ICE table

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Miranda 1J
Posts: 51
Joined: Fri Sep 29, 2017 7:06 am

ICE table

Postby Miranda 1J » Thu Dec 07, 2017 3:22 pm

When doing ICE table problems how do we know when to assume that x is 0?

nickjadidian 1A
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Joined: Fri Sep 29, 2017 7:04 am

Re: ICE table

Postby nickjadidian 1A » Thu Dec 07, 2017 3:36 pm

If x is zero, it means that there is no change in the concentrations of the products or reactants. In this case, x will be zero for both sides. This also implies that the forward and backward reactions have already achieved dynamic equilibrium. The whole point of the ice table is to determine the equilibrium concentrations of all the products and reactants. When x is zero, the chemical concentrations given in the problem are the equilibrium concentrations of the chemical equation.

JennyCKim1J
Posts: 51
Joined: Fri Sep 29, 2017 7:04 am

Re: ICE table

Postby JennyCKim1J » Thu Dec 07, 2017 3:44 pm

Does x=0 mean that the amounts of both reactants and products stay the same?

Scott Chin_1E
Posts: 55
Joined: Sat Jul 22, 2017 3:00 am

Re: ICE table

Postby Scott Chin_1E » Thu Dec 07, 2017 3:50 pm

Well we can't assume x=0 because then that would mean there was no change and we know that in a weak acid/base reaction, equilibrium is in constant motion. Instead, we assume x is a very small number, so much so that subtracting it from the initial concentration is negligible and wouldn't affect the overall initial concentration.

For example, if the initial concentration is 0.15M, subtracting that number by 0.000000000000001 would not make a difference to 0.15 at all, thus we can omit x when subtracting it from the initial concentration.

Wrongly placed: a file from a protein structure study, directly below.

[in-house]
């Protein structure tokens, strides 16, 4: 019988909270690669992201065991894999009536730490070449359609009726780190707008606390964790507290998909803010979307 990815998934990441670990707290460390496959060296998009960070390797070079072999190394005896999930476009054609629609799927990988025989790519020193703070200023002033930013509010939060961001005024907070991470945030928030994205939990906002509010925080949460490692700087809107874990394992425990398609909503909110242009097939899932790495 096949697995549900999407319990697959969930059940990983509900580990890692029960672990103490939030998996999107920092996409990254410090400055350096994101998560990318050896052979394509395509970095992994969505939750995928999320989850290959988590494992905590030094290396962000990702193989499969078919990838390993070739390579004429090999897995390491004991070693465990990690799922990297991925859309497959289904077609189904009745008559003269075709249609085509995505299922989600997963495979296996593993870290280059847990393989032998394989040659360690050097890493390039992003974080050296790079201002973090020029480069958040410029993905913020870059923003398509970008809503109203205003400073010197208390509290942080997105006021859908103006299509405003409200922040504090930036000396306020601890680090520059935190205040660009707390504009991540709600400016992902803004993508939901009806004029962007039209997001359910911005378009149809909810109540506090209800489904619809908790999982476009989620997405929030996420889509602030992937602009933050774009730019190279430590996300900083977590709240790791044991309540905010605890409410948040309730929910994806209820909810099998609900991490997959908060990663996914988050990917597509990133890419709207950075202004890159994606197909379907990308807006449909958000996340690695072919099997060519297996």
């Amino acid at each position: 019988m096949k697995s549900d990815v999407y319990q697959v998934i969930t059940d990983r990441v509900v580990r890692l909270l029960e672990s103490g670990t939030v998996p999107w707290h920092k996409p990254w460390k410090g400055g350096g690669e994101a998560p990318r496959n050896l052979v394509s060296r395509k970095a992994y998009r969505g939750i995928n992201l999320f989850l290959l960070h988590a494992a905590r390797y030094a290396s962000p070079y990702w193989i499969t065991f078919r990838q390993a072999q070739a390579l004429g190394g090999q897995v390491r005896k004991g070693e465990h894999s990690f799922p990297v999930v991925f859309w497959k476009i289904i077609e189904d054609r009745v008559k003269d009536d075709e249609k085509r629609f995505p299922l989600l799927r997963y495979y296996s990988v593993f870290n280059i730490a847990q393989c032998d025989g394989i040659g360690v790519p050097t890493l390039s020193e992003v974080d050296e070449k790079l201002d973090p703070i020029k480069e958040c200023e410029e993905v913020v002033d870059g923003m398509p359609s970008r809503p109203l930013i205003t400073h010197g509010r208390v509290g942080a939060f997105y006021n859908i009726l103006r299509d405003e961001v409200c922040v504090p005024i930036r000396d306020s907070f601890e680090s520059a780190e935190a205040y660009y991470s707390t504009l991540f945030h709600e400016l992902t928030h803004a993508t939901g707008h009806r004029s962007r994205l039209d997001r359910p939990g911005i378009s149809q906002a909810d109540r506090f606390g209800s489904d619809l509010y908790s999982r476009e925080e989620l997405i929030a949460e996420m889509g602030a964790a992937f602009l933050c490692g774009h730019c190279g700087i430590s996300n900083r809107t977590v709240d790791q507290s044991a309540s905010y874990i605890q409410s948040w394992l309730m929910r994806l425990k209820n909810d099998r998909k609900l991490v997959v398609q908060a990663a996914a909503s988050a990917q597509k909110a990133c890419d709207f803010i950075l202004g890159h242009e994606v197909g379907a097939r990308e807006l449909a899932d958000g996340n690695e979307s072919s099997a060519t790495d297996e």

A general rule of thumb is that for any or that is less than we can assume that the change in concentration for the initial concentration given will be so small, it will not affect the overall answer at all.

Vincent Kim 2I
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Re: ICE table

Postby Vincent Kim 2I » Thu Dec 07, 2017 10:40 pm

Basically when the Q and K values in the problem are very close, then the changes in concentration (x) will be extremely small, even negligible in most cases.

Clarissa Molina 1D
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Joined: Fri Sep 29, 2017 7:04 am

Re: ICE table

Postby Clarissa Molina 1D » Sat Dec 09, 2017 5:48 pm

Can somebody explain the 5% rule when approximating x please? Is K being less than 10^-3 enough to be able to approximate or does it also have to follow the 5% rule?

Angel R Morales Dis1G
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Joined: Sat Jul 22, 2017 3:01 am

Re: ICE table

Postby Angel R Morales Dis1G » Sat Dec 09, 2017 9:37 pm

Clarissa Molina 1C wrote:Can somebody explain the 5% rule when approximating x please? Is K being less than 10^-3 enough to be able to approximate or does it also have to follow the 5% rule?

The 5% rule and K being less than 10^-3 go hand in hand. The concentrations of the acids/bases are so little, that it should end up being less than 5% the initial concentration. So yeah, K being less than 1.00 x 10-3 is reason enough to approximate.

Guadalupe T 1E
Posts: 58
Joined: Fri Sep 29, 2017 7:04 am

Re: ICE table

Postby Guadalupe T 1E » Sat Dec 09, 2017 10:32 pm

Clarissa Molina 1C wrote:Can somebody explain the 5% rule when approximating x please? Is K being less than 10^-3 enough to be able to approximate or does it also have to follow the 5% rule?


It was mentioned that 10^-3 should be enough to use approximation but you can be asked to prove that it follows the 5% rule.


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